Because of my son, I have become a better teacher. I taught for 13 years before he was born. He has opened my eyes to learning obstacles that I was otherwise not tuned into, especially for children with developmental disabilities who do not learn from the archaic model of “sage on the stage” teaching.

How do you get to know your students?

I constantly talk to my students and ask them questions so I can cater my examples in class to topics that they can relate to in their lives. Making a connection with each student is important so that they know people care about their lives. Most students are very willing to talk to teachers about their life, family situation, and goals for their future. Some people discredit the relationship-building piece in a classroom, but I believe fostering positive relationships is really the start to opening students up to a world of learning.

Tell us about a favorite lesson to teach. Where did the idea come from?

I love to start teaching with Hammurabi’s Law Code. It is an insightful look into the social and political ideals of the ancient river valley civilization of Mesopotamia. The reason it still has relevance today is that many of the social rules that existed related to birth rights, marriage, gender roles, and societal norms have changed little in over 3,000 years. It provides a useful glimpse into how inflexible social hierarchies really are and defines a foundation for right and wrong for millennium within those societies.

What object would you be helpless without during the school day?

This sounds so simple, but I have a pen in my hand the entire time, and write notes everywhere in my room. It is crucial to document everything in education down to the smallest detail and I always find that I could have taught a lesson differently so I write it down as I am teaching. I have entire notebooks full of “fixes” from years of teaching the same subjects. I always feel an urgent need to record thoughts before they slip away. A pen also helps when teaching as I can make comments specific to each child while students are working.

What’s something happening in the community that affects what goes on inside your class?

I have a lot of students that have “Deferred Action for Childhood Arrivals status” in my classes. The news affects my students on a daily basis. They worry about being deported, being arrested, and being separated from their families. It is impossible to end their worries with our existing immigration policies. Trying to convince kids to actively participate in their education and learn geography when they face an uncertain future cripples our education system. It’s just not fair. We have to find a way to teach students so that they understand their role in society and how they can change their future.

What part of your job is most difficult?

The most difficult part of my job is talking to students who have difficulties in their family situations. It breaks my heart when students come to school and face significant hardships at home through no fault of their own. For students, this presents an obstacle to learning and is a challenge to overcome.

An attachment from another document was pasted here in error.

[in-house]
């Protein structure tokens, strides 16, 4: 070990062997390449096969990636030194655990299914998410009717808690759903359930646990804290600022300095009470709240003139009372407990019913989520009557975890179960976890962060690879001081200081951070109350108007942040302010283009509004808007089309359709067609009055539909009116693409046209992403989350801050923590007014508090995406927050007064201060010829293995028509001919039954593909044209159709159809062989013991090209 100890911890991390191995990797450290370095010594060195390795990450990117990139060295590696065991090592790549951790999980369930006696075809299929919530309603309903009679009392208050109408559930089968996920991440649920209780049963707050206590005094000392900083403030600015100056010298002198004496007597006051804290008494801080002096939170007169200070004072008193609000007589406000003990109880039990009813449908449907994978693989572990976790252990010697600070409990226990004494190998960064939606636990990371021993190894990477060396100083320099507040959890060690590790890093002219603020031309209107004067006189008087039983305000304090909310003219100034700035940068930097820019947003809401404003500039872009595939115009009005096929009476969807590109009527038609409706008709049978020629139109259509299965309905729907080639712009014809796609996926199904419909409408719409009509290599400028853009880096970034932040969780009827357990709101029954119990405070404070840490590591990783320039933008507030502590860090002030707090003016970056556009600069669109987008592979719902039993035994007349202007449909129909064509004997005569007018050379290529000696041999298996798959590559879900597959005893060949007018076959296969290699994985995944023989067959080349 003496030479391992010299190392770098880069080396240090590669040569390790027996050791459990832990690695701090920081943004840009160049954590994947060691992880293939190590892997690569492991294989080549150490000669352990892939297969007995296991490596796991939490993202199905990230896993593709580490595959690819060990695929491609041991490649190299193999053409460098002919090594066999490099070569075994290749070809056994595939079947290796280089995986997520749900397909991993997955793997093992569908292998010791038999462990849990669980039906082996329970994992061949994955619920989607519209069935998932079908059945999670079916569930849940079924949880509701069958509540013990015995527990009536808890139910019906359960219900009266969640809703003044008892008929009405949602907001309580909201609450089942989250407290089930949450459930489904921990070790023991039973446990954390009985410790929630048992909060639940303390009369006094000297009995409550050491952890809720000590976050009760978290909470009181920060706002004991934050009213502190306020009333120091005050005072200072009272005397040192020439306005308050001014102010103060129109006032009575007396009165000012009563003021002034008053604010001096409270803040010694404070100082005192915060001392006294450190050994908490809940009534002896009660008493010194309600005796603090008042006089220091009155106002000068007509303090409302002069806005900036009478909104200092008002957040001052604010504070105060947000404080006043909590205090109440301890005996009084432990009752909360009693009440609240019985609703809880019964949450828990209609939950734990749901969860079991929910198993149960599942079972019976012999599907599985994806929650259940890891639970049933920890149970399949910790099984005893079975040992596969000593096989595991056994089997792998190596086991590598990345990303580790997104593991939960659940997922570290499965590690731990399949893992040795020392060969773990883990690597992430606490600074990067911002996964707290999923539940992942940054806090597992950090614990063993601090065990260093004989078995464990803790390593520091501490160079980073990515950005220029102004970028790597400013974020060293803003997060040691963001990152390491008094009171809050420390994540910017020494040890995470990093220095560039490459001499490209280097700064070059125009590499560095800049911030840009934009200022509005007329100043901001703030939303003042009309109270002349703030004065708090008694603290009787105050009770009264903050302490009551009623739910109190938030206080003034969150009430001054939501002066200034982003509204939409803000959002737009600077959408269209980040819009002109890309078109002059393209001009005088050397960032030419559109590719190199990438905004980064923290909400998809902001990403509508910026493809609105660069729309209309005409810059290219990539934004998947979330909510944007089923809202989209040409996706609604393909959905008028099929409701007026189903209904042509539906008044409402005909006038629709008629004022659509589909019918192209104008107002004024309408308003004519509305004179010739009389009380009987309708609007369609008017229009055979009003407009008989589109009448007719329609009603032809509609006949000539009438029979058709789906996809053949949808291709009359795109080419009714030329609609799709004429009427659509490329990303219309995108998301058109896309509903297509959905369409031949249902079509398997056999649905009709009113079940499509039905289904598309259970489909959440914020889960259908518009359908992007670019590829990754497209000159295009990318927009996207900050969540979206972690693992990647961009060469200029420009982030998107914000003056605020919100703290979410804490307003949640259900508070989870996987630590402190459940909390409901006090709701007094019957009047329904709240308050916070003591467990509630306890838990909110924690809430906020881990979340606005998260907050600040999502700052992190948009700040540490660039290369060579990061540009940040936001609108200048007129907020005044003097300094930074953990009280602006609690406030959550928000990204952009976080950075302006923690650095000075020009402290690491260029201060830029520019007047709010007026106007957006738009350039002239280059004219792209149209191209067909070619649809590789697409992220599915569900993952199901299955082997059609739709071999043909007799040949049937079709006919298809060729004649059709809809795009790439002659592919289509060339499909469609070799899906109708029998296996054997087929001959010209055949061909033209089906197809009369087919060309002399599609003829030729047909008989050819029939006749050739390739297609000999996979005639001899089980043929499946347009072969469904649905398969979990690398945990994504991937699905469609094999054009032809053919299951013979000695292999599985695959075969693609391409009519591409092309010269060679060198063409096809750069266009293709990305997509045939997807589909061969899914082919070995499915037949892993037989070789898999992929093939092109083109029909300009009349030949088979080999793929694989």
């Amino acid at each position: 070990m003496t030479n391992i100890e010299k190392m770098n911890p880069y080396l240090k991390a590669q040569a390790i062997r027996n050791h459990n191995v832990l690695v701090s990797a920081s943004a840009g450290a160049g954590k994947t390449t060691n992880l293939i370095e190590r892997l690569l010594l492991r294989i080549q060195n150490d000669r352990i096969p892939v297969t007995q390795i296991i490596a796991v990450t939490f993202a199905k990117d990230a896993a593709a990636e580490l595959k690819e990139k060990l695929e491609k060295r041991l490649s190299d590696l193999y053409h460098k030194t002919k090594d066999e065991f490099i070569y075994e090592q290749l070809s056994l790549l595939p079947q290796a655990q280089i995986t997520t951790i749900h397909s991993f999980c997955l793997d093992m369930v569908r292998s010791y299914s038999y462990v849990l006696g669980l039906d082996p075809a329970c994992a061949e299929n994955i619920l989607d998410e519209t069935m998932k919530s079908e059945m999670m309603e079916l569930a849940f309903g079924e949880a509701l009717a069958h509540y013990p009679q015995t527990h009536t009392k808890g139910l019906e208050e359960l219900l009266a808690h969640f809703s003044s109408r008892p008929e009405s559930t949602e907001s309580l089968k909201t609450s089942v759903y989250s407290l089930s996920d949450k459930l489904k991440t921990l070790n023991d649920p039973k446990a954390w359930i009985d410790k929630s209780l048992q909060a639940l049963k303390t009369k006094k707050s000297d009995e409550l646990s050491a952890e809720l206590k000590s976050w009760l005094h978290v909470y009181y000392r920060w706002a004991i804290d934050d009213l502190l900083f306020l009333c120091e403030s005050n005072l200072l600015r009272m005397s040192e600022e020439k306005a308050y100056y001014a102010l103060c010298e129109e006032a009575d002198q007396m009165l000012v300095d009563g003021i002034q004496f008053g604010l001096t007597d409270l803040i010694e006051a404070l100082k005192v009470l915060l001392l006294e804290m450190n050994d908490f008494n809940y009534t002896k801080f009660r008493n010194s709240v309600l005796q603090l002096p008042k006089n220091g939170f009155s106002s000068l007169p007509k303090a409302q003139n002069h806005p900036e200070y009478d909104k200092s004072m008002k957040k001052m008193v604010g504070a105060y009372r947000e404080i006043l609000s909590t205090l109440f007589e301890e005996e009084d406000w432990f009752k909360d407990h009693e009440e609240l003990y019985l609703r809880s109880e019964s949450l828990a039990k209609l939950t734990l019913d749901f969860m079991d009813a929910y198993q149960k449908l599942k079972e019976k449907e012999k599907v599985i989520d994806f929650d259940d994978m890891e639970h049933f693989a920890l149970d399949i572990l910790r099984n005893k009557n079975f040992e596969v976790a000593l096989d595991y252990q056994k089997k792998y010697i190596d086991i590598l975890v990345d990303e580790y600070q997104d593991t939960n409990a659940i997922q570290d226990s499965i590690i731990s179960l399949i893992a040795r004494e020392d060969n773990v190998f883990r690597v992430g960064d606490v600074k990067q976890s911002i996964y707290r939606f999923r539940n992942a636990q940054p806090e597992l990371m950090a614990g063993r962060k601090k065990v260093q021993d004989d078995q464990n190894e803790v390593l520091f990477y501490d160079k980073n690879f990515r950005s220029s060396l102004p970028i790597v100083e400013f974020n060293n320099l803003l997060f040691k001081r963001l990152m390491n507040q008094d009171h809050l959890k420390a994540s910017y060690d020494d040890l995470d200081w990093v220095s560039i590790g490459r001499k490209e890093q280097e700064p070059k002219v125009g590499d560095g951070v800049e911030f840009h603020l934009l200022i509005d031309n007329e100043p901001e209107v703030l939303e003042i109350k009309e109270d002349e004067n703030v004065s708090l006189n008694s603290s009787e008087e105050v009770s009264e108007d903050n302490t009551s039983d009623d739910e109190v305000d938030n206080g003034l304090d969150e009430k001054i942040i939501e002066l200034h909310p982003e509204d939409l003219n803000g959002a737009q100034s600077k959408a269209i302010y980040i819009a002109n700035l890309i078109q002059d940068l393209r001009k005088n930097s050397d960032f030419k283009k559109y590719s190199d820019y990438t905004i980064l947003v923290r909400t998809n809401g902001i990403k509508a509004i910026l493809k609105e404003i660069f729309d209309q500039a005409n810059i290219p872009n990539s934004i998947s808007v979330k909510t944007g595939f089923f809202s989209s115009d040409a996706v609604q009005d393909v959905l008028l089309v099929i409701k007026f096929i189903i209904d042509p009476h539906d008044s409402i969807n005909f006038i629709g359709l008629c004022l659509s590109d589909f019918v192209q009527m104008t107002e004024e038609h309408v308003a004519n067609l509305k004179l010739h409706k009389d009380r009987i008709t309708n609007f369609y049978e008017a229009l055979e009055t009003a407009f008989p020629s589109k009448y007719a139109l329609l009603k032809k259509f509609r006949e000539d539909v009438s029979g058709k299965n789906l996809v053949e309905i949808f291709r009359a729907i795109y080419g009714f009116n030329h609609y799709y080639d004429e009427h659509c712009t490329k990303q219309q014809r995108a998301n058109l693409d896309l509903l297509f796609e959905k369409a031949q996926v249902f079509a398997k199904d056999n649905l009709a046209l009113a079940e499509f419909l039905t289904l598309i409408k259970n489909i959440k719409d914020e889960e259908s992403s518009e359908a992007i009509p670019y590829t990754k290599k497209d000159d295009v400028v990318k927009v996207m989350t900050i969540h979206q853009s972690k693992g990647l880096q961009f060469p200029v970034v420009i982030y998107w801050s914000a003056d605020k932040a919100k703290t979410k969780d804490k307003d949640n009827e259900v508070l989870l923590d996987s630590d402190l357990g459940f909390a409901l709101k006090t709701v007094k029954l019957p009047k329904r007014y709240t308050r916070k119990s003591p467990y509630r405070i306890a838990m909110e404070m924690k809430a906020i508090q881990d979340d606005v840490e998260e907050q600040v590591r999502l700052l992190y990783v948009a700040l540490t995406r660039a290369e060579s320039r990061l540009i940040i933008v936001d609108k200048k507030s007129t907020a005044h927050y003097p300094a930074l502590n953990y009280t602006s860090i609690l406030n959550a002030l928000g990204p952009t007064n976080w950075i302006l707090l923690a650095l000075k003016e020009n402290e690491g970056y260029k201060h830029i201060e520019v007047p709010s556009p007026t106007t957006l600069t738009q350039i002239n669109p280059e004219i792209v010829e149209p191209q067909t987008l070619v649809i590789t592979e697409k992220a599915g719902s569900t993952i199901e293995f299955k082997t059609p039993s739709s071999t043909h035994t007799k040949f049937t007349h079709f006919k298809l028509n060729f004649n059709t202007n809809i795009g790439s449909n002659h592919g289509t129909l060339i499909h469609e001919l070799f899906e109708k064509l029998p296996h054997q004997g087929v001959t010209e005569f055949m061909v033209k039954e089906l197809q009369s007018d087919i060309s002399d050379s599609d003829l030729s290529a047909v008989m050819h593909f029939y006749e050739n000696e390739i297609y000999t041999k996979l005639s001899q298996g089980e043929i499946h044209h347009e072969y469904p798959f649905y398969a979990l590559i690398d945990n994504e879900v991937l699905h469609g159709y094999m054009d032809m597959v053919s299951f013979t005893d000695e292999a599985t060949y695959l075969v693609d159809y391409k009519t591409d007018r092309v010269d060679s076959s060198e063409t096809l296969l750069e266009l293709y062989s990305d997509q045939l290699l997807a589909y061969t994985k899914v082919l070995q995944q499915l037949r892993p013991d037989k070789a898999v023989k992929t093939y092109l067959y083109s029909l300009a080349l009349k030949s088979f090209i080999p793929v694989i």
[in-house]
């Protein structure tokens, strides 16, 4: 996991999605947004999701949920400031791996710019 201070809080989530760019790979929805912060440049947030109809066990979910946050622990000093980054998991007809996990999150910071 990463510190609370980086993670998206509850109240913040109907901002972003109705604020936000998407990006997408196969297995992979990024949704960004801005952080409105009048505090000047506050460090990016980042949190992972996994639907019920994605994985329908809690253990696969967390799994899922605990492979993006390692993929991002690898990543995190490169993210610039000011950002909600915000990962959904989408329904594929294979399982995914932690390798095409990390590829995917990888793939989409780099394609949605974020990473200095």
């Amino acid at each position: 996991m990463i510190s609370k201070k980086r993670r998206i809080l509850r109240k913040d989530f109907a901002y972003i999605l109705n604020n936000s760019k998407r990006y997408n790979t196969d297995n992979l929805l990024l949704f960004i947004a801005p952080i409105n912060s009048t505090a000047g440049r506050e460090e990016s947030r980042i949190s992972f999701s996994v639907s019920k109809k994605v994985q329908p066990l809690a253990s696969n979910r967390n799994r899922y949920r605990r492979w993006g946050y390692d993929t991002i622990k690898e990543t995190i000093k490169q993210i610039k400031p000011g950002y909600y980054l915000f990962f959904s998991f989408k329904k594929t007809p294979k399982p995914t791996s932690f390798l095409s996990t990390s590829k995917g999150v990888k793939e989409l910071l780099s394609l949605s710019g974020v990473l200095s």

What was your biggest misconception that you initially brought to teaching?

I used to think that all students wanted to learn and come to school since I always wanted to go to school to learn. But when I became a teacher I realized that was the exception, not the norm. Some students grow up with a conception of school as a necessary evil, something they are forced to do because the law says so or their parents say so. Not all students want to learn (at least the subjects they are offered in school), they have too many obstacles to learn, and most dread coming to school for a variety of reasons. No matter how hard I try to get every student to love history, some just never will, and that was a tough lesson.

What are you reading for enjoyment?

I have always been a reader, since I was a little girl. I find that it is the only way to calm my brain in the evenings. I only read two types of books: historical fiction and historical non-fiction. Reading allows me to keep up in my field. Right now, I am reading “The Gulag Archipelago” by Aleksandr Solzhenitsyn and “Stalin: The Court of the Red Tsar” by Simon Sebag Montefiore. Both are challenging reads in their own right, and discuss polarizing views on Stalin’s purges of Soviet-era Russia.

What’s the best advice you’ve received about teaching?

I was reading a study about a decade ago that came to the conclusion that your teacher desk should be at the back of the room. The study concluded that students have a fear of approaching teachers who place their desk at the front of the room because it creates a psychological barrier between the student and teacher, making the student feel inferior to the teacher as a human being. I immediately moved my desk to the back of the room. This was an eye-opening change as students wanted to talk to me more often as I navigated the classroom rather than coming to my desk with questions. By removing the barrier, I built closer relationships between myself and my students.